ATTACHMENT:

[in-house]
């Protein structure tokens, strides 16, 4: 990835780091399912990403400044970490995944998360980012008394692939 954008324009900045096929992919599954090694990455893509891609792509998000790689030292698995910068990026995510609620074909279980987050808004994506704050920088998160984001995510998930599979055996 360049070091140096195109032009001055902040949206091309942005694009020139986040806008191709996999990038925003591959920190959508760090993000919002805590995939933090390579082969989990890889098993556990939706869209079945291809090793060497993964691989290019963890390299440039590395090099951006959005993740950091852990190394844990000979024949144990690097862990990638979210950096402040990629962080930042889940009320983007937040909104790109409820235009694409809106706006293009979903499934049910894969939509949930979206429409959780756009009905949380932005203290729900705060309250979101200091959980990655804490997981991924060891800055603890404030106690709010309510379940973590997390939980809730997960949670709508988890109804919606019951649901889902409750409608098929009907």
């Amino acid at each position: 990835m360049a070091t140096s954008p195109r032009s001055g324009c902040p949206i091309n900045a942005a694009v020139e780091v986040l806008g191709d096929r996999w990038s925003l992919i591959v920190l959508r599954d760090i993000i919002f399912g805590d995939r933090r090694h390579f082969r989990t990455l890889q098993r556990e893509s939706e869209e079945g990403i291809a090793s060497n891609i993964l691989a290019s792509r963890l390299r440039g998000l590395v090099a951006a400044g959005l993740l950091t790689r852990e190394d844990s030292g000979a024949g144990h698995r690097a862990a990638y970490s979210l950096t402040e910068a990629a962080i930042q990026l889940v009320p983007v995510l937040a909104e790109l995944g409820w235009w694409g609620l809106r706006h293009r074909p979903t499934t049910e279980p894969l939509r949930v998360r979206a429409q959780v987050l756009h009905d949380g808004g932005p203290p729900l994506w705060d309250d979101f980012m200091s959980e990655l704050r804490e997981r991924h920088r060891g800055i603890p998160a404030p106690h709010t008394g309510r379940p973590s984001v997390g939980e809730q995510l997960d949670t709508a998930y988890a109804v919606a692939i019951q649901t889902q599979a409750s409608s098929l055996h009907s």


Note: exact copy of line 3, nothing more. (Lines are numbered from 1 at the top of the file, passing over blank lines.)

């Amino acid at each position: 990835m360049a070091t140096s954008p195109r032009s001055g324009c902040p949206i091309n900045a942005a694009v020139e780091v986040l806008g191709d096929r996999w990038s925003l992919i591959v920190l959508r599954d760090i993000i919002f399912g805590d995939r933090r090694h390579f082969r989990t990455l890889q098993r556990e893509s939706e869209e079945g990403i291809a090793s060497n891609i993964l691989a290019s792509r963890l390299r440039g998000l590395v090099a951006a400044g959005l993740l950091t790689r852990e190394d844990s030292g000979a024949g144990h698995r690097a862990a990638y970490s979210l950096t402040e910068a990629a962080i930042q990026l889940v009320p983007v995510l937040a909104e790109l995944g409820w235009w694409g609620l809106r706006h293009r074909p979903t499934t049910e279980p894969l939509r949930v998360r979206a429409q959780v987050l756009h009905d949380g808004g932005p203290p729900l994506w705060d309250d979101f980012m200091s959980e990655l704050r804490e997981r991924h920088r060891g800055i603890p998160a404030p106690h709010t008394g309510r379940p973590s984001v997390g939980e809730q995510l997960d949670t709508a998930y988890a109804v919606a692939i019951q649901t889902q599979a409750s409608s098929l055996h009907s």